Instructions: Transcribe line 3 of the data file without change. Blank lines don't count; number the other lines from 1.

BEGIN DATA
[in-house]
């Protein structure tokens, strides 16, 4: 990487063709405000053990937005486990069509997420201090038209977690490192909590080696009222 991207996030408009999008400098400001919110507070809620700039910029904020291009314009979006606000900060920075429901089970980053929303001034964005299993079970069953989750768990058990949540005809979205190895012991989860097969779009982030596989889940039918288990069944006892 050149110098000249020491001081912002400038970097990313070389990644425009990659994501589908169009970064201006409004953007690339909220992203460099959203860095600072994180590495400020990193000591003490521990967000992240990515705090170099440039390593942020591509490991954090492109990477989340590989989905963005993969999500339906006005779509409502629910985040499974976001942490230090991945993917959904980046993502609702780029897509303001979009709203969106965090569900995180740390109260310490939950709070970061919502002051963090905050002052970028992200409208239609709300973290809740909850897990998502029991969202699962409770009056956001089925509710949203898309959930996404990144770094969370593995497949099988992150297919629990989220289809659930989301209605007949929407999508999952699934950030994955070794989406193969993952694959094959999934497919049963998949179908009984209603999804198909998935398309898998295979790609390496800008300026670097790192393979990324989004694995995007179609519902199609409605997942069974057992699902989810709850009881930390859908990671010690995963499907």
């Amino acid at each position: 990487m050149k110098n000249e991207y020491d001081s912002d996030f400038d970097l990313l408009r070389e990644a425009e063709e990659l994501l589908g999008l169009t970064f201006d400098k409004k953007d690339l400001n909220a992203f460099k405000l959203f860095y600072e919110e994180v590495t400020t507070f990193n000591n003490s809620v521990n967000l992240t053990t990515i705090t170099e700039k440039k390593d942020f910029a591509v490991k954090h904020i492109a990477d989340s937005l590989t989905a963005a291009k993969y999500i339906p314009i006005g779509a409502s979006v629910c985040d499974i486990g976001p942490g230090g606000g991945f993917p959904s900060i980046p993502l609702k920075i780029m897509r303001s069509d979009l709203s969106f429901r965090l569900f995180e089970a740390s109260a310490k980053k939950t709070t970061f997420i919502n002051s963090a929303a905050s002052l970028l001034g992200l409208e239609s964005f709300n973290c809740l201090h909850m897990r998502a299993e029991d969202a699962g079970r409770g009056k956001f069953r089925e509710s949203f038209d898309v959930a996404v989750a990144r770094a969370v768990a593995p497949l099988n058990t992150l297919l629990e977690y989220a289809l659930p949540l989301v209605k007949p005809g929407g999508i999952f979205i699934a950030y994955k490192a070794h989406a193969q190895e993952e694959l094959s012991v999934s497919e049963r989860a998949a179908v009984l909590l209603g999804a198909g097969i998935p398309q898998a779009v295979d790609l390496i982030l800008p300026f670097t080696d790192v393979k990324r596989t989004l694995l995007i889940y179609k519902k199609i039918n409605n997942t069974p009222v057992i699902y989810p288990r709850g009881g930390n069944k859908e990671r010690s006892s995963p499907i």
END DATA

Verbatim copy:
């Amino acid at each position: 990487m050149k110098n000249e991207y020491d001081s912002d996030f400038d970097l990313l408009r070389e990644a425009e063709e990659l994501l589908g999008l169009t970064f201006d400098k409004k953007d690339l400001n909220a992203f460099k405000l959203f860095y600072e919110e994180v590495t400020t507070f990193n000591n003490s809620v521990n967000l992240t053990t990515i705090t170099e700039k440039k390593d942020f910029a591509v490991k954090h904020i492109a990477d989340s937005l590989t989905a963005a291009k993969y999500i339906p314009i006005g779509a409502s979006v629910c985040d499974i486990g976001p942490g230090g606000g991945f993917p959904s900060i980046p993502l609702k920075i780029m897509r303001s069509d979009l709203s969106f429901r965090l569900f995180e089970a740390s109260a310490k980053k939950t709070t970061f997420i919502n002051s963090a929303a905050s002052l970028l001034g992200l409208e239609s964005f709300n973290c809740l201090h909850m897990r998502a299993e029991d969202a699962g079970r409770g009056k956001f069953r089925e509710s949203f038209d898309v959930a996404v989750a990144r770094a969370v768990a593995p497949l099988n058990t992150l297919l629990e977690y989220a289809l659930p949540l989301v209605k007949p005809g929407g999508i999952f979205i699934a950030y994955k490192a070794h989406a193969q190895e993952e694959l094959s012991v999934s497919e049963r989860a998949a179908v009984l909590l209603g999804a198909g097969i998935p398309q898998a779009v295979d790609l390496i982030l800008p300026f670097t080696d790192v393979k990324r596989t989004l694995l995007i889940y179609k519902k199609i039918n409605n997942t069974p009222v057992i699902y989810p288990r709850g009881g930390n069944k859908e990671r010690s006892s995963p499907i």